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Let M be square matrix of order n with real entries Satisfying $M^3=I$ and $Mv\neq v$ for any non-zero vector $v$.Then Which of the followings are true?

$1.$ M has real eigen-values?

$2.$ $M+M^{-1}$ has real eigen-values?

$3.n$ is divisible by 2.

$4.n$ is divisible by 3.

$Mv\neq v$ for any non-zero vector $v$ means 1 is not an eigenvalue of M.Hence $x^2+x+1=0$ is minimal polynomial of M.Hence 2 is correct option.But I am not able to understand why 1st and 4th options are correct?

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    $\begingroup$ The first statement definitely cannot be true, since if $\lambda$ is an eigenvalue of $M$ then $Mv= \lambda v \implies v = \lambda^3 v$ so $\lambda^3 = 1$ but $\lambda \neq 1$ so $\lambda$ is necessarily complex. The second is right since $M + M^{-1} = -I$. $\endgroup$ – астон вілла олоф мэллбэрг Jun 15 '18 at 6:08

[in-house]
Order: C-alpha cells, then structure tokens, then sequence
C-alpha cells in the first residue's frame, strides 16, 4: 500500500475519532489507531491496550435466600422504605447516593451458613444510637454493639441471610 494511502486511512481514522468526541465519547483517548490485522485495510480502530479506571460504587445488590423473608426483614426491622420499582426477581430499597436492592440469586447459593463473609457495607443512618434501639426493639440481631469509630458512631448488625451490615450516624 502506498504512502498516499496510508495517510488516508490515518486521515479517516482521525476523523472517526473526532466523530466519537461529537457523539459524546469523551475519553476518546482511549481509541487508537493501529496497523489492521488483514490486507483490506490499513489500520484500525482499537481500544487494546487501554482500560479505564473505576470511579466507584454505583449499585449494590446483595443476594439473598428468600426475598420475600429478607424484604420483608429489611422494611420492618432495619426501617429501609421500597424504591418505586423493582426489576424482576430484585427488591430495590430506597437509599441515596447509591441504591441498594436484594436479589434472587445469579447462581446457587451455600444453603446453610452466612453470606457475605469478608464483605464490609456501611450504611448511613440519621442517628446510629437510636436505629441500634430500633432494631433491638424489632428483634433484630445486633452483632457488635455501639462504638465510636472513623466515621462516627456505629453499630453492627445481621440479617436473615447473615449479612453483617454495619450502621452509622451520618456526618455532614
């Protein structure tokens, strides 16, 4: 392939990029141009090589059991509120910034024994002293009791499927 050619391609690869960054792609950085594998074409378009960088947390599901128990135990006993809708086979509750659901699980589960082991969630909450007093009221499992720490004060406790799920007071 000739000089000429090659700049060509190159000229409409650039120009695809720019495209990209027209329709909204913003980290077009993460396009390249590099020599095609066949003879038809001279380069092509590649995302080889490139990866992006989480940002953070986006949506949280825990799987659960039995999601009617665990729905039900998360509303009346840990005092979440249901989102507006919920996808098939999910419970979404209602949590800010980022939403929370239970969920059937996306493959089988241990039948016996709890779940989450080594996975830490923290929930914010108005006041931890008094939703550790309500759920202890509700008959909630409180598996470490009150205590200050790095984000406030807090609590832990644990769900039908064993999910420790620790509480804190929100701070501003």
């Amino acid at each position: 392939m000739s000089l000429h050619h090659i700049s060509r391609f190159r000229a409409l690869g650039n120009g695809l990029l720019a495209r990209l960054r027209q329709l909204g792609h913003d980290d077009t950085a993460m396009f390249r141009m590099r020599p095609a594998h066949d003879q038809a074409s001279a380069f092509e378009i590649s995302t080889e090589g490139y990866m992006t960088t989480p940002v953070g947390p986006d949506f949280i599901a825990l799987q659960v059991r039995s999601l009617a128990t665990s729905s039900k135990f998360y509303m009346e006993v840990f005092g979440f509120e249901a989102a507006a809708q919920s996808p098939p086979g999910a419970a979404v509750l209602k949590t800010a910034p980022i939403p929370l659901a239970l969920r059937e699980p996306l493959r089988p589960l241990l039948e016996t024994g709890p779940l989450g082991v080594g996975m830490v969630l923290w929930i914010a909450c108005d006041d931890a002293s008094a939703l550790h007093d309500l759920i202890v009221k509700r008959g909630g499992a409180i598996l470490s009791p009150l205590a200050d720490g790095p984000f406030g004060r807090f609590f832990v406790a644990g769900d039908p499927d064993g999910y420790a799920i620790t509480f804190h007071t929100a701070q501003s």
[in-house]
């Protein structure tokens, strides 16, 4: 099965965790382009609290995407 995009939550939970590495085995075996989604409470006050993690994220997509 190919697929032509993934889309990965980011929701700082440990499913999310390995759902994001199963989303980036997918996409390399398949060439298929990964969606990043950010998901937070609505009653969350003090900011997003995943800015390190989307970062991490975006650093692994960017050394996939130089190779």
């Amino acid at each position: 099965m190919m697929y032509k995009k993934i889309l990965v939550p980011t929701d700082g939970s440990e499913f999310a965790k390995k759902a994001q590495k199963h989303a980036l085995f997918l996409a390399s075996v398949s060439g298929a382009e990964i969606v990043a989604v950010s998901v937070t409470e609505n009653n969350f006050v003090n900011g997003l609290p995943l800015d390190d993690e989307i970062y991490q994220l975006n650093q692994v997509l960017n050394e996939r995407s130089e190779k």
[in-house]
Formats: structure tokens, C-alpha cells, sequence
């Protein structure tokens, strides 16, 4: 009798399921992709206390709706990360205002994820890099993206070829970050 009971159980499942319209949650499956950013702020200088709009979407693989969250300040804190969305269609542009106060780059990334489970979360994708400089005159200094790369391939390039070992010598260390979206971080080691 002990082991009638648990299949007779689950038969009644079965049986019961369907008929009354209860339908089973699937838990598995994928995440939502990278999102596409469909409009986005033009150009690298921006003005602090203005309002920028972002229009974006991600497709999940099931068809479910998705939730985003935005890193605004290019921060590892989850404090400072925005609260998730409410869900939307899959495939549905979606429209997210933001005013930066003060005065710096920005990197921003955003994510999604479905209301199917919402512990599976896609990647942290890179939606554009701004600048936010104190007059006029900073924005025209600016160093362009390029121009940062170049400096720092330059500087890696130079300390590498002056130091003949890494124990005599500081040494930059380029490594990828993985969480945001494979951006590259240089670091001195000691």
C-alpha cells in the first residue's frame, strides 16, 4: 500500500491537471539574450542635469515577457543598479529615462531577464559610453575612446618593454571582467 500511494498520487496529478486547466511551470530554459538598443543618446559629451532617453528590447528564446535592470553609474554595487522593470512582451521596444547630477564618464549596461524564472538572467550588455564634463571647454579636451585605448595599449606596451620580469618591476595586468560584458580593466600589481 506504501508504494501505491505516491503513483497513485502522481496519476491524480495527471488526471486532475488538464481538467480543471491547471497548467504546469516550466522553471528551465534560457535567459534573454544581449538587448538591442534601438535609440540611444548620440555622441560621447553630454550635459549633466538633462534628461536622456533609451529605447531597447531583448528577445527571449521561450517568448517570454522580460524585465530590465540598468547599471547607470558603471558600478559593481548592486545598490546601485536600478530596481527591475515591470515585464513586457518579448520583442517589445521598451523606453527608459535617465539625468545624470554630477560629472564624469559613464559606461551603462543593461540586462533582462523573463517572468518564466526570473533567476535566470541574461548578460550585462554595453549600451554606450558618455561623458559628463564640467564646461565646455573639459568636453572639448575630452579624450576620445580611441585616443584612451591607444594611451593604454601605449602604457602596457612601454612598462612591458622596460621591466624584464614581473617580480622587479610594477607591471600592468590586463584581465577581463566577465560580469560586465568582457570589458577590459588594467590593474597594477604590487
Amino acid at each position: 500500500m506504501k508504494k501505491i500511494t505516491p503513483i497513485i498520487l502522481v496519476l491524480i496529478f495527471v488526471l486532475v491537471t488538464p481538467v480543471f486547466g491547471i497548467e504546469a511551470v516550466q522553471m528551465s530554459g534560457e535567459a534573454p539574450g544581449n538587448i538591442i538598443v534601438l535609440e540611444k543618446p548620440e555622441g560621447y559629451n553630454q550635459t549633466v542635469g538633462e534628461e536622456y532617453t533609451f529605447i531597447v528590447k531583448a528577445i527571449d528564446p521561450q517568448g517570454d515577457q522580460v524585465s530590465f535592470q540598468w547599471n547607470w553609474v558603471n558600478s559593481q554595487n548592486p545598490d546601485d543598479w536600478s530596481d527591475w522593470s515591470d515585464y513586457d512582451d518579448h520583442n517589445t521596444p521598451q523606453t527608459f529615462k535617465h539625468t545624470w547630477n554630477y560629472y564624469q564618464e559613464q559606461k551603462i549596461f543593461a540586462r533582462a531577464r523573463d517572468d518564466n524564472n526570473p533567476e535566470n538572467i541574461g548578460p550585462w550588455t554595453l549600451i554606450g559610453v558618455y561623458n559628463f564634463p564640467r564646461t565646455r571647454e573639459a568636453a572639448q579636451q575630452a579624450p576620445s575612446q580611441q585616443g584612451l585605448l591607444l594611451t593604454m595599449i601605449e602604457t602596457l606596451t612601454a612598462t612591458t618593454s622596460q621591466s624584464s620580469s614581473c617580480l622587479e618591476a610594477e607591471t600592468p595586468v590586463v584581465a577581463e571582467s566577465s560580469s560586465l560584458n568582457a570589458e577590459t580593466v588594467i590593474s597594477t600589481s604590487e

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  1. $M^3=I$ so $M^3-I=(M-I)(M^2+M+I)=0$ but for hypothesis you have that $M-I $ is invertibile and so: $M^2+M+I=0$ By contraddiction if there exists a real eighenvalue $\lambda$ of M then , if $v\neq0$ is his eighenvector, you have that $(M^2+M+I)v=(\lambda^2+\lambda+1)v=0$ and so $\lambda^2+\lambda+1=0$ But this polinomial equation not have solutions in $\mathbb{R}$.

  2. $M^2+M+I=0$ and you can multiply both members for $M^{-1}$ :

$M+I+M^{-1}=0$

So

$M+M^{-1}=-I $ that is diagonalizzable oviously.

  1. What you said is correct.

By contraddiction if $ n=deg(det(M-\lambda I) $ is not divisibile for 2 then the polinomial have necessary a real root because any polinomial of degree odd have al least a root in $\mathbb{R}$

  1. It is false because there exists a $2x2$- real matrix $M$ such that $M^3=I$ and $M-I$ is invertibile. An example can be

$\begin{bmatrix}-\frac{1}{2}&\frac{\sqrt{3}}{2}\\ -\frac{\sqrt{3}}{2}&-\frac{1}{2}\end{bmatrix}$

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